The original “moral arc” quotation comes from Theodore Parker, a Unitarian pastor in Lexington, Massachusetts. In a 1853 sermon he preached “I do not pretend to understand the moral universe; the arc is a long one, my eye reaches but little ways; I cannot calculate the curve and complete the figure by the experience of sight; I can divine it by conscience. And from what I see I am sure it bends toward justice.” The Reverend Dr. Martin Luther King, Jr. summarized that phrase into a shorter statement. He said “The arc of the moral universe is long but it tends toward justice.” Former President Barak Obama also used the phrase in various comments and speeches.

We must understand power to tame the Hydra
One question raised by both of these quotations is whether or not the moral universe bends towards justice on its own or rather through collective human action. Typically people that use the phrase indicate that we all need to work together to bend the moral arc toward justice; it is human will bending the arc.

In my case I have argued on both sides of the perspectives. Sometimes I feel as if human impact is superfluous and that it’s an anthropocentric illusion that we control our world. Other times, when I am more optimistic, I believe that the moral universe is impacted by our actions to change norms, policies, and laws that allow for us to make many incremental changes that, taken together, make our world collectively more just.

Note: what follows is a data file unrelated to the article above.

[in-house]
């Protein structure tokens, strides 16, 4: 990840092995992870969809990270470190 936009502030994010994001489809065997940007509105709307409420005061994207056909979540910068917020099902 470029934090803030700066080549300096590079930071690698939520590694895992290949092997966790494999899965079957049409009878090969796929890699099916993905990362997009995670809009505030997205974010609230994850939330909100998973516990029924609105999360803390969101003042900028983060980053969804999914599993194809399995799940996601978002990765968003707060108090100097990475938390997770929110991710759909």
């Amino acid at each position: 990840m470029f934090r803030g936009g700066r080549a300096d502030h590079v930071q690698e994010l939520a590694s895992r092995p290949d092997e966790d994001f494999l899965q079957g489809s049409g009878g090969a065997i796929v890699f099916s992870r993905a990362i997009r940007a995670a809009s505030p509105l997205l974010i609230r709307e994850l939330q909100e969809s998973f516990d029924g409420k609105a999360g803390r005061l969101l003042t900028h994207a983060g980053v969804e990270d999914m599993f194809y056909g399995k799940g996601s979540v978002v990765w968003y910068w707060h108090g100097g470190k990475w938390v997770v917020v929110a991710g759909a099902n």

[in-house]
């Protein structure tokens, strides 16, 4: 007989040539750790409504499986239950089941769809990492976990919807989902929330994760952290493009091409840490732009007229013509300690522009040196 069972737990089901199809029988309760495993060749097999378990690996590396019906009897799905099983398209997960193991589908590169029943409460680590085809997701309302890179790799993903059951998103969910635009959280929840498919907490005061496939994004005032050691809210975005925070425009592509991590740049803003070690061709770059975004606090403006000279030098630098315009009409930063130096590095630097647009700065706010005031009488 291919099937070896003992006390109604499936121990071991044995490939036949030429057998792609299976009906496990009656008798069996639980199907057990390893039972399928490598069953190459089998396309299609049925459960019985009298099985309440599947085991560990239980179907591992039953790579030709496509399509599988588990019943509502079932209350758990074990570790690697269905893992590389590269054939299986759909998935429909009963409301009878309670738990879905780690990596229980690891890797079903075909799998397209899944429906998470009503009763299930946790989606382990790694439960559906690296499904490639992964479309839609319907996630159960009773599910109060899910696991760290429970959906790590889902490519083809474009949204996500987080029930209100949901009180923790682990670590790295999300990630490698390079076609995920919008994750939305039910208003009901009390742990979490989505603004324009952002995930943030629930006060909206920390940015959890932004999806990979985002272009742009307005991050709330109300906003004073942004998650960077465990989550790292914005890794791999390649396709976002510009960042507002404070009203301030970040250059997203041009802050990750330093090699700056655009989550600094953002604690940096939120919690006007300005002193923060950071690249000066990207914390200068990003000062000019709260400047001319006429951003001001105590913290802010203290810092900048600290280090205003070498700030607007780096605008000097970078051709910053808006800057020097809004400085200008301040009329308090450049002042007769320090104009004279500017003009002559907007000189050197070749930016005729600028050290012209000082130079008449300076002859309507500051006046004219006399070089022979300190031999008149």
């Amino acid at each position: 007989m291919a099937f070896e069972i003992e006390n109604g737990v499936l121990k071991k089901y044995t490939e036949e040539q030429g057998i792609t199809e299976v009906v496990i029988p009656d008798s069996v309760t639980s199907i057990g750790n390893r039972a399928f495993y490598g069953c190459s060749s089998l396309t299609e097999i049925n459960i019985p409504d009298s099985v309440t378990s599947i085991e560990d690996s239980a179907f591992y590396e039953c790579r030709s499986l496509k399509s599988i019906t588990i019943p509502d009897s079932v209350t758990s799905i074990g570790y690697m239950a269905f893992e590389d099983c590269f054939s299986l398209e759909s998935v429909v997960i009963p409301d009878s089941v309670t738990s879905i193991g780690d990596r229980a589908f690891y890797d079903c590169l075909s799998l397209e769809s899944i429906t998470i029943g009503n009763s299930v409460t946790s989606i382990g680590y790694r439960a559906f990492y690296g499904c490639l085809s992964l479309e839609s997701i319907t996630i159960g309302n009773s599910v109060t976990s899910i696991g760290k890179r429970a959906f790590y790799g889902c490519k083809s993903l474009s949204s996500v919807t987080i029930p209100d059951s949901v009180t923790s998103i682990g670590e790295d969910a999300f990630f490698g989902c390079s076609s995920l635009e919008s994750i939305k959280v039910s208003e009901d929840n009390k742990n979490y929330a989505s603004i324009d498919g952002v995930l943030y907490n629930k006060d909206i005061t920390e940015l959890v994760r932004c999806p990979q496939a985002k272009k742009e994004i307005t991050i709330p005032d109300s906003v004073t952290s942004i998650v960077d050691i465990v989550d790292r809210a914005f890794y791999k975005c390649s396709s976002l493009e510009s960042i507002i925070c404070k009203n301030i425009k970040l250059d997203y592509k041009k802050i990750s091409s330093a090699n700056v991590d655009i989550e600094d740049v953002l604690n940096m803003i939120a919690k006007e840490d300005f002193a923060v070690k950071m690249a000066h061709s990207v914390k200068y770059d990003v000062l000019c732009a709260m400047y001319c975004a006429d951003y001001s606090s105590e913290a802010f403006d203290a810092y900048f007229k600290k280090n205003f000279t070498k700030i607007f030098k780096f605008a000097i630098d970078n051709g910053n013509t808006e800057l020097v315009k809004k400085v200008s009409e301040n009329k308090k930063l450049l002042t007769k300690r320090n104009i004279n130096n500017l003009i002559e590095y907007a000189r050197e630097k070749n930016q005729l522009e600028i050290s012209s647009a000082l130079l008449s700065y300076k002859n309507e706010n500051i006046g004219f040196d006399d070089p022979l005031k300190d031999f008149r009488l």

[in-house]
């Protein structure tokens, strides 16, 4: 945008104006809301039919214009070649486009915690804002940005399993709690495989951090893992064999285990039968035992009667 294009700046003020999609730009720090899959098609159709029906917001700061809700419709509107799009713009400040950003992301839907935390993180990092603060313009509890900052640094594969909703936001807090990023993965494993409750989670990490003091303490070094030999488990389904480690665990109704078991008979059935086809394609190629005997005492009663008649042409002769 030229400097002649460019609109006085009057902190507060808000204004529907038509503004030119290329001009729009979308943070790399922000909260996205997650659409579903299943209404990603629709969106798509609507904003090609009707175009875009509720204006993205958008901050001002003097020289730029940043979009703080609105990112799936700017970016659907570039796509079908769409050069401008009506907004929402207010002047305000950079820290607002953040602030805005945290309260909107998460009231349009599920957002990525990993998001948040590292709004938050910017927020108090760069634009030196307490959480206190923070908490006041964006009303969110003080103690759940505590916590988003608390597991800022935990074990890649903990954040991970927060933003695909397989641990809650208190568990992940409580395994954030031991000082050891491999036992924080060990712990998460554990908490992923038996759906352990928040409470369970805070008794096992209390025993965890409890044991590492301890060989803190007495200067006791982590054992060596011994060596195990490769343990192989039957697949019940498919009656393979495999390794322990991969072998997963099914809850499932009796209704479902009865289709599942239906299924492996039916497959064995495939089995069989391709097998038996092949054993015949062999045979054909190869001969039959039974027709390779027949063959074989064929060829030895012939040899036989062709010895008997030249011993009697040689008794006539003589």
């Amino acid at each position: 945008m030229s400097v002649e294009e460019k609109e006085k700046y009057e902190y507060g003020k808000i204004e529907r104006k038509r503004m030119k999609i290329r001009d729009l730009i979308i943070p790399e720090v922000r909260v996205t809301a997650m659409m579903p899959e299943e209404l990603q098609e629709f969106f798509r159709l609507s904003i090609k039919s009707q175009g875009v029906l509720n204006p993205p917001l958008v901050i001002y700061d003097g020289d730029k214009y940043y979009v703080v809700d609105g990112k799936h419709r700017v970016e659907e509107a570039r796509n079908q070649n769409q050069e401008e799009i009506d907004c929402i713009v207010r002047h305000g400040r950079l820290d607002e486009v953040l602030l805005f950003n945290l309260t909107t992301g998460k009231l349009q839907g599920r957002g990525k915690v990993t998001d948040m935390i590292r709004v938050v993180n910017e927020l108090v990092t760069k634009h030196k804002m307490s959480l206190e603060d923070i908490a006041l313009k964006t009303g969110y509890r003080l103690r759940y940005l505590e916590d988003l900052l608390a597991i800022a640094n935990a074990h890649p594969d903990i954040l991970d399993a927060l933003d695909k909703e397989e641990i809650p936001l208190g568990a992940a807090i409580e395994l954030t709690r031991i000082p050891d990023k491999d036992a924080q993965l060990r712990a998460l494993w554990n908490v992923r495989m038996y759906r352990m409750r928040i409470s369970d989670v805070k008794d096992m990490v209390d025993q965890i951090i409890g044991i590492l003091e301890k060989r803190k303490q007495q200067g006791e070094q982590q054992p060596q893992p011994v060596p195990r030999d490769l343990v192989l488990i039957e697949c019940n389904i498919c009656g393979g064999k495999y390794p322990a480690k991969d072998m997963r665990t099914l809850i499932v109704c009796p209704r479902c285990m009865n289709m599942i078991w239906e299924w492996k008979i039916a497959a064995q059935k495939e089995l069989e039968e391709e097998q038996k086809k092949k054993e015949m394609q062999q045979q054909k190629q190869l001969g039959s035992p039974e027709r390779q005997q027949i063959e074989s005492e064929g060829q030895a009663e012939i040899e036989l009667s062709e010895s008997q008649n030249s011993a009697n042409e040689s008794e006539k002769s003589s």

Our amazing teaching assistant, Aziz Hoque from the Brac University Center for Peace and Justice, commented that the concept of power is essential in understanding othering. Though this idea has been implicit in how I have discussed othering and the Hydra thus far, I now know that going forward explaining both images must make this more explicit. Included here are the updated versions.

In WhatsApp discussions about this topic, this is part of what I said,

“Even when there is a slight difference in power between two groups (A and B) normal Othering can turn into toxic Othering very quickly, and those in power enjoy their privilege so much that they find ways to make the power disparity permanent. Through this lens we can look back at the entirety of human history and see how privileging forces have been woven into all aspects of every culture.

And so the book that I am putting out right now, Understanding and Taming the Hydra, begins with the very simple premise that #MeToo, #BlackLivesMatter, #Decolonize, #ClimateCrisis, and so on are all rooted in the process of toxic othering which has been systemically embedded (to varying degrees) in to all world cultures.”